By Nicole Alger
When most people think of art, they think of something static and unchanging. Films play moving images with sound, and music fills the air with melody, but traditional forms of art are still and lifeless: a statue, an oil painting, a straw basket. If properly preserved, a piece of art can remain the same for decades or even centuries. You can view a painting at the art museum as a child, then go back and view the same painting as an adult–and it’s still exactly the same. For these reasons and more, people tend to view art as something already stopped, something at a standstill. The process is unimportant; it is simply a means to an end.
But this is not true.
And in today’s world, even artists have started to believe this myth. They pay little attention to the creative process, instead rushing through as quickly as possible so they can sell the piece and move on to the next one. The process is a chore, while the finished piece is the reward. With deadlines looming ahead, there’s no room for spontaneity, creativity, or last-minute changes. The artist is completely focused on the vision in her head, and won’t allow anything to get in her way–not even a burst of imagination.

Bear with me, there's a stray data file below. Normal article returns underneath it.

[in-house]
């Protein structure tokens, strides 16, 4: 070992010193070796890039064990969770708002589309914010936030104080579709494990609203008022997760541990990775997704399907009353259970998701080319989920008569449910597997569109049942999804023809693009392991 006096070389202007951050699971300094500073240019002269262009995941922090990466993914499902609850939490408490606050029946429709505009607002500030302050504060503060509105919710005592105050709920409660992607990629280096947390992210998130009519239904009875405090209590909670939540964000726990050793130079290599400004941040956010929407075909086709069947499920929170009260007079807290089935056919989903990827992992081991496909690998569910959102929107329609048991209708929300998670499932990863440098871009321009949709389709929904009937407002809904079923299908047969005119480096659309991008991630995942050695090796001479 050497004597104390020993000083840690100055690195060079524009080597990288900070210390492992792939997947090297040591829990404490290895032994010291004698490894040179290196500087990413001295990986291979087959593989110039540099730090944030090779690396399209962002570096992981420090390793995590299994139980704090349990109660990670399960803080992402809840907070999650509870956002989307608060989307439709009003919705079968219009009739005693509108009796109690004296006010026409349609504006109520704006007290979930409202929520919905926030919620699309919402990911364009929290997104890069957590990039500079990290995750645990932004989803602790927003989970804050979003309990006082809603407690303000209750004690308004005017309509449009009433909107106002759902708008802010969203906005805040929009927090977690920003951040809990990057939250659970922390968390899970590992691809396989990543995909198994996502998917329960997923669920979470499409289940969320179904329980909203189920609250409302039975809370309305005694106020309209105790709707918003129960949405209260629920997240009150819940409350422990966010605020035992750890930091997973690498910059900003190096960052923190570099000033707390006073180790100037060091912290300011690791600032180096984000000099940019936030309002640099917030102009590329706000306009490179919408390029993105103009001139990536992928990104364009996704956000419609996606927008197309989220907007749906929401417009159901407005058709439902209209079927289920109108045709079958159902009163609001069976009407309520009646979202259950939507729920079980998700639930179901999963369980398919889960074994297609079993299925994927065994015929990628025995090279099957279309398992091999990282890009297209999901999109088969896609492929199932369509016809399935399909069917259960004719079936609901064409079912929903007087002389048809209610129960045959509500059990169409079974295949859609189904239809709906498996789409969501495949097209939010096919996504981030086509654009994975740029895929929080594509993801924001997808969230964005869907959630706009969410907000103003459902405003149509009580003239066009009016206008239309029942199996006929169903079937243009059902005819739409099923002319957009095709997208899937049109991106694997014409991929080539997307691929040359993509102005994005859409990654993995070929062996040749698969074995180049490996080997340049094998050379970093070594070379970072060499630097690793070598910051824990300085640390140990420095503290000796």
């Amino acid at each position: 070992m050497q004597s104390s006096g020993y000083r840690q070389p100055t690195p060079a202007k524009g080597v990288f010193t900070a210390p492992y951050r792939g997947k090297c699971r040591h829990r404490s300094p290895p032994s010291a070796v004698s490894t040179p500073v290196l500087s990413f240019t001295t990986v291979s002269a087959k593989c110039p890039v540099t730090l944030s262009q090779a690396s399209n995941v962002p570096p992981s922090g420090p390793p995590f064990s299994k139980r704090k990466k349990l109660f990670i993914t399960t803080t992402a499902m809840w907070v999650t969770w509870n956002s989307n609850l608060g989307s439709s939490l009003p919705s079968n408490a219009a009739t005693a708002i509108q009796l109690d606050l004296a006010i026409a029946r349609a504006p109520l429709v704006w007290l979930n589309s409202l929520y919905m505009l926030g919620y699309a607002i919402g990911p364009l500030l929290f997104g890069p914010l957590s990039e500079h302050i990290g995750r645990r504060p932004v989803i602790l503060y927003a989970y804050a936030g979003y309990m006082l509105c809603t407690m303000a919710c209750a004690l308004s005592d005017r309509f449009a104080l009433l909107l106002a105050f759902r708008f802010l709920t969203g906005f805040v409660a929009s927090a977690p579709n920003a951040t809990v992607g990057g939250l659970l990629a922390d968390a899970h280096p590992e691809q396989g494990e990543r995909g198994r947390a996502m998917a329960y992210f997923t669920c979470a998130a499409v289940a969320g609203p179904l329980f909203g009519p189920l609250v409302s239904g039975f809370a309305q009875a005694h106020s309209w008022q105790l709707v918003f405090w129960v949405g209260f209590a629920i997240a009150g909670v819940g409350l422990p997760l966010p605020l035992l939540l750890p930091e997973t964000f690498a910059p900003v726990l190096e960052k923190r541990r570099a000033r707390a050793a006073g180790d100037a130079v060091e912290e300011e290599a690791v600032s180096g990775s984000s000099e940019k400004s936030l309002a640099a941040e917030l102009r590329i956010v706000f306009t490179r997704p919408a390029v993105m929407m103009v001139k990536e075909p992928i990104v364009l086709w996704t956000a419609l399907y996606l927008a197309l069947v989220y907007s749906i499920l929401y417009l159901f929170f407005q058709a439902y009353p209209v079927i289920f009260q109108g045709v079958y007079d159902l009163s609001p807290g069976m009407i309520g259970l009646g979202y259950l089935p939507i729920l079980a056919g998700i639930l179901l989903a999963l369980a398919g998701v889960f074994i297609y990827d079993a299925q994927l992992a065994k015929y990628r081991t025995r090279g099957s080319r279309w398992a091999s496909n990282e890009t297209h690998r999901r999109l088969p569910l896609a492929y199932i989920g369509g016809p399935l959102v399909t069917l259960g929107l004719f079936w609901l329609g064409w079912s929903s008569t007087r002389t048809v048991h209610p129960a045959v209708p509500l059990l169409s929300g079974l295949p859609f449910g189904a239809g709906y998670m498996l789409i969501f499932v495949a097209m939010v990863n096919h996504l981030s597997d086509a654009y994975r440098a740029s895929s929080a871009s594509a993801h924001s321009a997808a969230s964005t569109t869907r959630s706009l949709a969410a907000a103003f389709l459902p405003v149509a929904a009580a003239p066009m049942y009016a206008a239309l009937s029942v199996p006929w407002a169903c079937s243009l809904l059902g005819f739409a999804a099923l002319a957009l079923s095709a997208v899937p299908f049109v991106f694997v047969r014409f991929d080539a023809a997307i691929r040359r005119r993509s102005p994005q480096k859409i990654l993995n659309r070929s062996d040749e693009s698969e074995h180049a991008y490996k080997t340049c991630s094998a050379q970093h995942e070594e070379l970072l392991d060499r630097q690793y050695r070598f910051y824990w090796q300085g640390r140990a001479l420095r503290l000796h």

As artists, it’s time to break out of that old mindset and allow our art to change and grow to its full potential. The process matters most of all, for that is where art comes alive.
We sketch out our rapidly changing vision, start applying paint to the canvas, make changes and alterations as the brush guides us, and sometimes end up with a completely different piece altogether. Art is so fluid and spontaneous that sometimes even we can’t believe what we’ve created!
When you find yourself making “finishing touches” indefinitely, without ever actually finishing, it’s usually due to some dissatisfaction with the finished work. Stop torturing yourself; if you focus on the act of creating rather than the act of finishing, more often than not you’ll know exactly when you’re done, and it will usually surprise you because you weren’t paying attention to the finish line.
It’s important to set goals and work toward deadlines, but if you see the creative process as merely a means to an end, you’ll sap all the joy out of your work. Don’t be afraid to play around and experiment. Work intuitively and let the canvas reflect your inner vision. The best contemporary painters are constantly evolving and experimenting, trying to push their work to the next level. If you want to create, be a creator–not someone who throws something together in a race to the finish.
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